I like to arrive at the course early to watch one of the other races and do a pre-ride. Pay attention to the starting process. Are they doing call-ups? If not, make sure you arrive to the start line in plenty of time. Watch the start and the first turn. Watch to see how clean they get through. Look for passing opportunities like up and around the sides. Walk around the course and check out other sections like the barriers and run-up, etc.
The Pre-Ride – Figure out as much as you can how you’ll be riding the course before the race starts. Many riders dial in their line and bike-handling tricks as the race progresses, but that means losing time on the first couple of laps. On the pre-ride you should be calm and better able to figure things out as well. At the starting line checkout the surface. Look for the smoothest and most consistent spot and the best angle on the first turn. I always check out the first straight to see if it is flat or has an up or down hill to it. This helps me choose the correct gear to start in.
The Turns – Again, inspect the surface for mud; wet, slick grass; loose dirt; sand or rocks. Also, are the turns fast, slow, or off cambered? This will help you choose the correct tires and pressure. At the same time choose the quickest line through the turns.
The Barriers – The idea is to be fast and smooth over the barriers. Some riders waste a lot of energy by using poor technique. So first take a look at the location of the barriers, make a mental note of whether the approaches are fast or slow, flat or on a hill, bumpy or smooth. This will help you determine the best technique for you. I like to step-thru when they are fast and flat and side step when they are slow and on a hill. Some racers are really good and can just bunny-hop them. It is good to practice your approach so you can get your dismount time down. Also plan which gear to drop down to on the approach so once you remount you can get back up to speed quickly.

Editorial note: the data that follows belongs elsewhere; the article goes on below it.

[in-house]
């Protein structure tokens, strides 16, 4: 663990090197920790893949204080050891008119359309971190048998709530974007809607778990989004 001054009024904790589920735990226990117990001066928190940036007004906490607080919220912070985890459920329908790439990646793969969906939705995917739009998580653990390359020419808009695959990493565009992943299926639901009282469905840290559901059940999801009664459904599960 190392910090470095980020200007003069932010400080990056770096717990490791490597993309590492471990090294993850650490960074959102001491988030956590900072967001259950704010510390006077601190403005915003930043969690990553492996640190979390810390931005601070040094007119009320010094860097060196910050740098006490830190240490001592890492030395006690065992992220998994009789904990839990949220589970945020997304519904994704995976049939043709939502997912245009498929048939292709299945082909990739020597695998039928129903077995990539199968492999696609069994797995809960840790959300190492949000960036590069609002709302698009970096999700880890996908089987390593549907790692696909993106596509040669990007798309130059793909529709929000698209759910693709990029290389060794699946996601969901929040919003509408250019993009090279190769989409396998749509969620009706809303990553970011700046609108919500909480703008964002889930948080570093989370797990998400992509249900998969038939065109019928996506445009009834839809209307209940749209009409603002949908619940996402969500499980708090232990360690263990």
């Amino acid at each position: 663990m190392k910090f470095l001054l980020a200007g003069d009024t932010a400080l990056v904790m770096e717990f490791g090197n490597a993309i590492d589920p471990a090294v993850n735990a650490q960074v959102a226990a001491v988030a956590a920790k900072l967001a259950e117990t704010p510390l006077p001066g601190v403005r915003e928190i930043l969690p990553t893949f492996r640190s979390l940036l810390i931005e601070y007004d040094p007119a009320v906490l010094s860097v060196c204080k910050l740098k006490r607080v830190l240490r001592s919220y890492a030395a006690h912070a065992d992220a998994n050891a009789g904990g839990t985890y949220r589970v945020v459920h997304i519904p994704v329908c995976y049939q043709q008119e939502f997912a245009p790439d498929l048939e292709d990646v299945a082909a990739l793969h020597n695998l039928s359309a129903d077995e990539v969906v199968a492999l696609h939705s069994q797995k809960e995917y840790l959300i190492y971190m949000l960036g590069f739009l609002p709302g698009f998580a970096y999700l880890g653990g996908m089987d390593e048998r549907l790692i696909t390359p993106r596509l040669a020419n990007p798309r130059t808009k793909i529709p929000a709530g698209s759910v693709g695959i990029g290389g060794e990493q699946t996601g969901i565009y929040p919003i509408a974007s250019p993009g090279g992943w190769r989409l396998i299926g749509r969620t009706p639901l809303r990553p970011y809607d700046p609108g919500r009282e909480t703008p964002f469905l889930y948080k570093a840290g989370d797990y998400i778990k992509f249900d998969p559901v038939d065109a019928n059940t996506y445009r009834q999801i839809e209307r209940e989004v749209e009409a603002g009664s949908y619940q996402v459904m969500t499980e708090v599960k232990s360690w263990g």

The Run-Up – Like the rest of the course, inspect the hill to determine where the best traction and fastest line is to run. Then decide which technique is best. I like to push the bike up on the short steep hills and shoulder the bike on the longer hills. Again, make sure you determine which gear to down shift to on the approach so when you re-mount you are quickly back up to speed.
The Sand Section – Sand areas can be among the toughest sections on a cyclocross course. First look for the shortest and fastest line and how deep it is. Most sand sections are ridable. What I try to do is enter them very fast and try to float my front wheel across the sand in a groove. Lighten up your grip on the bars a bit and let the bike kind of track where it wants to go. If you are not out front, be prepared to run through on the first lap because of traffic.
Another very important aspect when pre-riding, is to look for sections that you might be strong in like climbs, off cambered turns, sand, run-ups, barriers, and fast long straights. Use these sections to your advantage. Plan your race Strategy!
The Cyclocross racing scene is so much fun, the people, and the atmosphere are awesome! The racing is very intense so I always try to prepare as much as possible. Remember to race hard and have Fun, it’s ‘Cross!